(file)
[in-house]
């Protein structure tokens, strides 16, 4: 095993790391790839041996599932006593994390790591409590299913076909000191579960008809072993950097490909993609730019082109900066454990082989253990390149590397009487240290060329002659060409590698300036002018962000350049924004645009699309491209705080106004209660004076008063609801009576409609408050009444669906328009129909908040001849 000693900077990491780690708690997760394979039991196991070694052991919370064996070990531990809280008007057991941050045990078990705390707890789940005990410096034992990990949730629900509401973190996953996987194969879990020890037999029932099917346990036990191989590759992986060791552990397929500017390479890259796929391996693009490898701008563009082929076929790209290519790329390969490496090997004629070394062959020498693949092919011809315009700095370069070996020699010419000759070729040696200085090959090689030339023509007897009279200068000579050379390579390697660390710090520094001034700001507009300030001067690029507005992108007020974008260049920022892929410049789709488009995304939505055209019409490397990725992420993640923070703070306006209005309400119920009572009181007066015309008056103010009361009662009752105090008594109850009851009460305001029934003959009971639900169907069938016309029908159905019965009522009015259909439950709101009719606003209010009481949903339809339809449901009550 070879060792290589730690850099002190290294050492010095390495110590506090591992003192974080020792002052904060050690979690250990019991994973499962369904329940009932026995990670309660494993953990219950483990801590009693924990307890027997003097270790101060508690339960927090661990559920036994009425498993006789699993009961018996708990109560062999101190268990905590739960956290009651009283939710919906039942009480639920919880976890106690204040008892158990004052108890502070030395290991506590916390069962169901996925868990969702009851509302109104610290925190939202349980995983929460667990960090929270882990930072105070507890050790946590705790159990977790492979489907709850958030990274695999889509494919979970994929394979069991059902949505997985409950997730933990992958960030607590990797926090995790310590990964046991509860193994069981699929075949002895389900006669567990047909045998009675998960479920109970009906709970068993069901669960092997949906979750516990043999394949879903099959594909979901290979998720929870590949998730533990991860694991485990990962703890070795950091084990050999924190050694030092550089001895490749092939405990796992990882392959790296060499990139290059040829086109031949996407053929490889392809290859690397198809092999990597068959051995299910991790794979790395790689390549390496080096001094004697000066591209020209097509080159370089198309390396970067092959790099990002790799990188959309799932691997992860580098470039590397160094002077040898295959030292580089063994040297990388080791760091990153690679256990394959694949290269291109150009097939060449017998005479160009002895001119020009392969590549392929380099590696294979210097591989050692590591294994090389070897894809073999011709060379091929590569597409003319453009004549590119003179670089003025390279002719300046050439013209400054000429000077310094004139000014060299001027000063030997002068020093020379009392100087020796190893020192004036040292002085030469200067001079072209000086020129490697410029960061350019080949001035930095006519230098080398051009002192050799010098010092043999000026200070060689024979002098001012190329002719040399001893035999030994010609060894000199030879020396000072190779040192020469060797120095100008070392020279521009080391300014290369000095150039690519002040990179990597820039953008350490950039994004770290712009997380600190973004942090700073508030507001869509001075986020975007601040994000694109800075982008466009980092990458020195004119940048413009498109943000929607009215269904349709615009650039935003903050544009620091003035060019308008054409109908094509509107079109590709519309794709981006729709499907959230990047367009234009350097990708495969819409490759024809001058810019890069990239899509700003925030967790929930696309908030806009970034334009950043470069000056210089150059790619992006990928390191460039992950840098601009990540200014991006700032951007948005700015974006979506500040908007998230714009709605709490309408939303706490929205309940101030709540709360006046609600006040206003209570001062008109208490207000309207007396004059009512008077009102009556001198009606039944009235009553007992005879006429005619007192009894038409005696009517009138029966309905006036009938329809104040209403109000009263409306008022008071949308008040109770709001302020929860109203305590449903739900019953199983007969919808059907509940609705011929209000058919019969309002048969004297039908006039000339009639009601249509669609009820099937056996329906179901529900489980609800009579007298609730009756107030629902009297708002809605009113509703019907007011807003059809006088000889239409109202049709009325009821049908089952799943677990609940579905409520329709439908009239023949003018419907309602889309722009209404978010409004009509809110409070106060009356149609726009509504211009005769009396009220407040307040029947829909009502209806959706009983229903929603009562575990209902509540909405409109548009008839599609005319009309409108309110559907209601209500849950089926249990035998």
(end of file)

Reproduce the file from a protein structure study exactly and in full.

[in-house]
């Protein structure tokens, strides 16, 4: 095993790391790839041996599932006593994390790591409590299913076909000191579960008809072993950097490909993609730019082109900066454990082989253990390149590397009487240290060329002659060409590698300036002018962000350049924004645009699309491209705080106004209660004076008063609801009576409609408050009444669906328009129909908040001849 000693900077990491780690708690997760394979039991196991070694052991919370064996070990531990809280008007057991941050045990078990705390707890789940005990410096034992990990949730629900509401973190996953996987194969879990020890037999029932099917346990036990191989590759992986060791552990397929500017390479890259796929391996693009490898701008563009082929076929790209290519790329390969490496090997004629070394062959020498693949092919011809315009700095370069070996020699010419000759070729040696200085090959090689030339023509007897009279200068000579050379390579390697660390710090520094001034700001507009300030001067690029507005992108007020974008260049920022892929410049789709488009995304939505055209019409490397990725992420993640923070703070306006209005309400119920009572009181007066015309008056103010009361009662009752105090008594109850009851009460305001029934003959009971639900169907069938016309029908159905019965009522009015259909439950709101009719606003209010009481949903339809339809449901009550 070879060792290589730690850099002190290294050492010095390495110590506090591992003192974080020792002052904060050690979690250990019991994973499962369904329940009932026995990670309660494993953990219950483990801590009693924990307890027997003097270790101060508690339960927090661990559920036994009425498993006789699993009961018996708990109560062999101190268990905590739960956290009651009283939710919906039942009480639920919880976890106690204040008892158990004052108890502070030395290991506590916390069962169901996925868990969702009851509302109104610290925190939202349980995983929460667990960090929270882990930072105070507890050790946590705790159990977790492979489907709850958030990274695999889509494919979970994929394979069991059902949505997985409950997730933990992958960030607590990797926090995790310590990964046991509860193994069981699929075949002895389900006669567990047909045998009675998960479920109970009906709970068993069901669960092997949906979750516990043999394949879903099959594909979901290979998720929870590949998730533990991860694991485990990962703890070795950091084990050999924190050694030092550089001895490749092939405990796992990882392959790296060499990139290059040829086109031949996407053929490889392809290859690397198809092999990597068959051995299910991790794979790395790689390549390496080096001094004697000066591209020209097509080159370089198309390396970067092959790099990002790799990188959309799932691997992860580098470039590397160094002077040898295959030292580089063994040297990388080791760091990153690679256990394959694949290269291109150009097939060449017998005479160009002895001119020009392969590549392929380099590696294979210097591989050692590591294994090389070897894809073999011709060379091929590569597409003319453009004549590119003179670089003025390279002719300046050439013209400054000429000077310094004139000014060299001027000063030997002068020093020379009392100087020796190893020192004036040292002085030469200067001079072209000086020129490697410029960061350019080949001035930095006519230098080398051009002192050799010098010092043999000026200070060689024979002098001012190329002719040399001893035999030994010609060894000199030879020396000072190779040192020469060797120095100008070392020279521009080391300014290369000095150039690519002040990179990597820039953008350490950039994004770290712009997380600190973004942090700073508030507001869509001075986020975007601040994000694109800075982008466009980092990458020195004119940048413009498109943000929607009215269904349709615009650039935003903050544009620091003035060019308008054409109908094509509107079109590709519309794709981006729709499907959230990047367009234009350097990708495969819409490759024809001058810019890069990239899509700003925030967790929930696309908030806009970034334009950043470069000056210089150059790619992006990928390191460039992950840098601009990540200014991006700032951007948005700015974006979506500040908007998230714009709605709490309408939303706490929205309940101030709540709360006046609600006040206003209570001062008109208490207000309207007396004059009512008077009102009556001198009606039944009235009553007992005879006429005619007192009894038409005696009517009138029966309905006036009938329809104040209403109000009263409306008022008071949308008040109770709001302020929860109203305590449903739900019953199983007969919808059907509940609705011929209000058919019969309002048969004297039908006039000339009639009601249509669609009820099937056996329906179901529900489980609800009579007298609730009756107030629902009297708002809605009113509703019907007011807003059809006088000889239409109202049709009325009821049908089952799943677990609940579905409520329709439908009239023949003018419907309602889309722009209404978010409004009509809110409070106060009356149609726009509504211009005769009396009220407040307040029947829909009502209806959706009983229903929603009562575990209902509540909405409109548009008839599609005319009309409108309110559907209601209500849950089926249990035998």